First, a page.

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A New Mexico district attorney will not retry two former Albuquerque police officers who had been charged in the death of a homeless man, after a previous jury deadlocked in the case.
Bernalillo County District Attorney Raúl Torrez said Friday that it was unlikely that a new jury would convict Keith Sandy and Dominique Perez in the 2014 death of James Boyd.
"The scope of the case is largely set and the remaining available charges are not likely to be proven beyond a reasonable doubt," Torrez said in a statement. He said the decision comes after a review from district attorneys from around New Mexico, and two of his prosecutors.
Police have said Boyd, 38, was clutching two knives when he was shot while camping in an unauthorized area of the city's Sandia foothills on March 16, 2014.
Defense attorneys argued Perez and Sandy fired to protect an officer who made a mistake and got too close to Boyd and could have been stabbed. Perez and Sandy fired six shots at Boyd, fatally wounding him. Stun guns and bean bag rounds were also used in the standoff.
The killing of Boyd, who was mentally ill, sparked protests. Protesters clashed with officers in riot gear, and police used tear gas.
Sandy and Perez were charged with second-degree murder. A jury in October deadlocked 9-3 with the majority voting for acquittal, and the judge declared a mistrial after two days of deliberations.
Lawyers for Sandy said in a statement to KOB that they were pleased with the decision not to retry the case, and "this case should have never been charged in the first place."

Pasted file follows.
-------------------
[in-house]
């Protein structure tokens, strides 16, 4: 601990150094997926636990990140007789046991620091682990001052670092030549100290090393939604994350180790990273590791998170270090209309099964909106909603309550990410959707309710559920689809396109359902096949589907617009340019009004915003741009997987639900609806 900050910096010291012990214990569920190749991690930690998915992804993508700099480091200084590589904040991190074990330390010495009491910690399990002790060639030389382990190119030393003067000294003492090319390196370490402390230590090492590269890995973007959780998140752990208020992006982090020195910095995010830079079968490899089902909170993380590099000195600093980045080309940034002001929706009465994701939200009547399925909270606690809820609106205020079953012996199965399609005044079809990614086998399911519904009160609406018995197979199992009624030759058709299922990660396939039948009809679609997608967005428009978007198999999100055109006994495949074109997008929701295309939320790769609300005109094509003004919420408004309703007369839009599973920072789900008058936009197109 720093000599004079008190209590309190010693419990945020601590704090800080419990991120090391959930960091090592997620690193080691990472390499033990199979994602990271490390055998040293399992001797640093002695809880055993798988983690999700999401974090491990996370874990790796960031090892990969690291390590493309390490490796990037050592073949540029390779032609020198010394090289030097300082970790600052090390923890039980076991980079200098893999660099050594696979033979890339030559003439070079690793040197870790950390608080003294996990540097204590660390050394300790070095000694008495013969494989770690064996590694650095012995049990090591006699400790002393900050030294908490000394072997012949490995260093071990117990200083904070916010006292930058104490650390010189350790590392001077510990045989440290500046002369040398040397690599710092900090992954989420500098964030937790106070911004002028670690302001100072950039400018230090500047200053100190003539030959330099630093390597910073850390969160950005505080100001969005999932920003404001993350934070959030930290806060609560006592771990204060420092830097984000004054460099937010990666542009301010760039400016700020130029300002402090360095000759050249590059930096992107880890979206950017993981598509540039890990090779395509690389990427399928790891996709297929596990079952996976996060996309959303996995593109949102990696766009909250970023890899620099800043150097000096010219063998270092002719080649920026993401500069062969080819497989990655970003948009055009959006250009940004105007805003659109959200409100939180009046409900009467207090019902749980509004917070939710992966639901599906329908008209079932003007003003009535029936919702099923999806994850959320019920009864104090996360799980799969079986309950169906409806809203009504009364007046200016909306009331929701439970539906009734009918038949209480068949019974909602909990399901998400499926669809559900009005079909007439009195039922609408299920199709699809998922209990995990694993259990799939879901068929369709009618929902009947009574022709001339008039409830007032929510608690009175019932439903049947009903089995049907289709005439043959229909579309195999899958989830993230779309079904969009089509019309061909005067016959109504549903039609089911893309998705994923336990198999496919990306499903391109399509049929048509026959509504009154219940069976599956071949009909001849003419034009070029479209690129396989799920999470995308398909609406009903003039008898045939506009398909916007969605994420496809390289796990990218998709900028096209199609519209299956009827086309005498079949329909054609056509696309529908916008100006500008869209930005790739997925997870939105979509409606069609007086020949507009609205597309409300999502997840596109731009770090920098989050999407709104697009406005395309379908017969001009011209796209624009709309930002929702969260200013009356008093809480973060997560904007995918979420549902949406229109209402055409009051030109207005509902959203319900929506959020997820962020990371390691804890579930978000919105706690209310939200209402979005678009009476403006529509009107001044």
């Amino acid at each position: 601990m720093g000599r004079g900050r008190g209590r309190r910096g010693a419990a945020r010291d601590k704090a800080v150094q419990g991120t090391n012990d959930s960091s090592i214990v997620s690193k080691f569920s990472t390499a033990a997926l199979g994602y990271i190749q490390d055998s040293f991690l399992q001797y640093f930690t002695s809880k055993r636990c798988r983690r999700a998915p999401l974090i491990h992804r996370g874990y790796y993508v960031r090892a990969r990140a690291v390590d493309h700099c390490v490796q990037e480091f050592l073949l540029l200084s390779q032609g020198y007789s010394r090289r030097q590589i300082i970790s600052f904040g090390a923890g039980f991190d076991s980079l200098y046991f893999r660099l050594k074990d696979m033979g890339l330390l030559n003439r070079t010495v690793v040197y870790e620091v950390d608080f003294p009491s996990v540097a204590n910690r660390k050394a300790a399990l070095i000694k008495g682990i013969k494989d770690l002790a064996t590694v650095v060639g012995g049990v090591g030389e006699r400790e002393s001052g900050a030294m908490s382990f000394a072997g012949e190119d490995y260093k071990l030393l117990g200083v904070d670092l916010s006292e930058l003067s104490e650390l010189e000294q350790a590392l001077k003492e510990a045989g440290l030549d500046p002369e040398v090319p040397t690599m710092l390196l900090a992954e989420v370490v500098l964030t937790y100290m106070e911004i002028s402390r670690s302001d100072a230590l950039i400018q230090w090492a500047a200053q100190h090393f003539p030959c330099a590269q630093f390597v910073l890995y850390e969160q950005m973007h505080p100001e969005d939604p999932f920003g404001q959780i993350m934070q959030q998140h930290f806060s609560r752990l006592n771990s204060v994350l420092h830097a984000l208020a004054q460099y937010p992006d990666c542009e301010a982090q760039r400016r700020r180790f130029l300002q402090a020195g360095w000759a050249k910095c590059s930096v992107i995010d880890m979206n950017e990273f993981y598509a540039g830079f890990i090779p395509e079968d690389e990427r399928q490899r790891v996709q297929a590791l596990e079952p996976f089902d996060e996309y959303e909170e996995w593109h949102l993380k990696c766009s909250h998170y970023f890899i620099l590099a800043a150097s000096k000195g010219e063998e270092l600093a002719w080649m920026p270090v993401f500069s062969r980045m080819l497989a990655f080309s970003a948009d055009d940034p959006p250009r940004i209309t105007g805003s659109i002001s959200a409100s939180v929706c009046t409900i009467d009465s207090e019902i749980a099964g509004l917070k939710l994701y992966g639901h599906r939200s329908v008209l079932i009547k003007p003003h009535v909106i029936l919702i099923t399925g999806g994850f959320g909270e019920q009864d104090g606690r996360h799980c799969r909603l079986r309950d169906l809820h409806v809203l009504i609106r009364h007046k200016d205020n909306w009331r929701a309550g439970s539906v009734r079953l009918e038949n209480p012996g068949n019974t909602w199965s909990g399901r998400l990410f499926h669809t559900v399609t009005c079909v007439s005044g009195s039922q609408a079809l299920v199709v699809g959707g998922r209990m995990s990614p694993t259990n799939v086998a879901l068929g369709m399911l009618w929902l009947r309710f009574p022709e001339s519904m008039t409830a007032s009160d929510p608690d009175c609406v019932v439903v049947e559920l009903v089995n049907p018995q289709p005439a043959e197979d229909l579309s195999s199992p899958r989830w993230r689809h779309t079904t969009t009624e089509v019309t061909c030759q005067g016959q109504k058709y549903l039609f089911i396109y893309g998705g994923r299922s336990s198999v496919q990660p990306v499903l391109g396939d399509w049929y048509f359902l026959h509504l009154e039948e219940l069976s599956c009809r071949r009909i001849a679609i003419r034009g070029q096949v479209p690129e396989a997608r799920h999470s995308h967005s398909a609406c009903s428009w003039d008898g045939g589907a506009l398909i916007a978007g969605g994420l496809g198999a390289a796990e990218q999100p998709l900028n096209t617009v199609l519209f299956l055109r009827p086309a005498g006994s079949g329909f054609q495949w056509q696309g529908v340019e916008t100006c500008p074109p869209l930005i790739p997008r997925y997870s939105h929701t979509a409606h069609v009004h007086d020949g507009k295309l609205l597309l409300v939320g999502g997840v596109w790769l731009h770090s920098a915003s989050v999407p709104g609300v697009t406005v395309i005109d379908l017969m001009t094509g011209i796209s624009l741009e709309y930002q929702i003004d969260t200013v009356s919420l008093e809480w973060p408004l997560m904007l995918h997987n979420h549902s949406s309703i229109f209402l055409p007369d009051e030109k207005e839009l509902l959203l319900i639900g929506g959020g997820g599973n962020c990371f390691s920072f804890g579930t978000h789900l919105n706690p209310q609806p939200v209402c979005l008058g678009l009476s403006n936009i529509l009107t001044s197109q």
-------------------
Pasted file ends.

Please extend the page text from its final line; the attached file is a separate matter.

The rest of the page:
The murder charge against Perez was dropped in November, NBC affiliate KOB reported at the time, but it could have been refiled.
Albuquerque's police chief in a statement Friday called the shooting "a very difficult event in our community."
"We have learned much from it," Police Chief Gorden Eden Jr. said. "Through our ongoing reform efforts, we strive to be the banner police department in the nation and will continually grow and improve policing in Albuquerque."
Torrez said reviews of the case showed there was little chance of a different outcome at a second trial.
"James Boyd’s life and his death should serve as a powerful lesson to us all," he said. "And although I do not believe a second trial is in order under these circumstances, it is my sincere hope that we come together and move forward as a community to prevent this kind of tragedy from ever happening again."
Sandy retired from the police force in 2014, while Perez was fired last year after both men were arraigned. Perez' attorney told KOB that he would like to return to the police department. A spokesperson for the mayor told the station the police department is still reviewing the matter.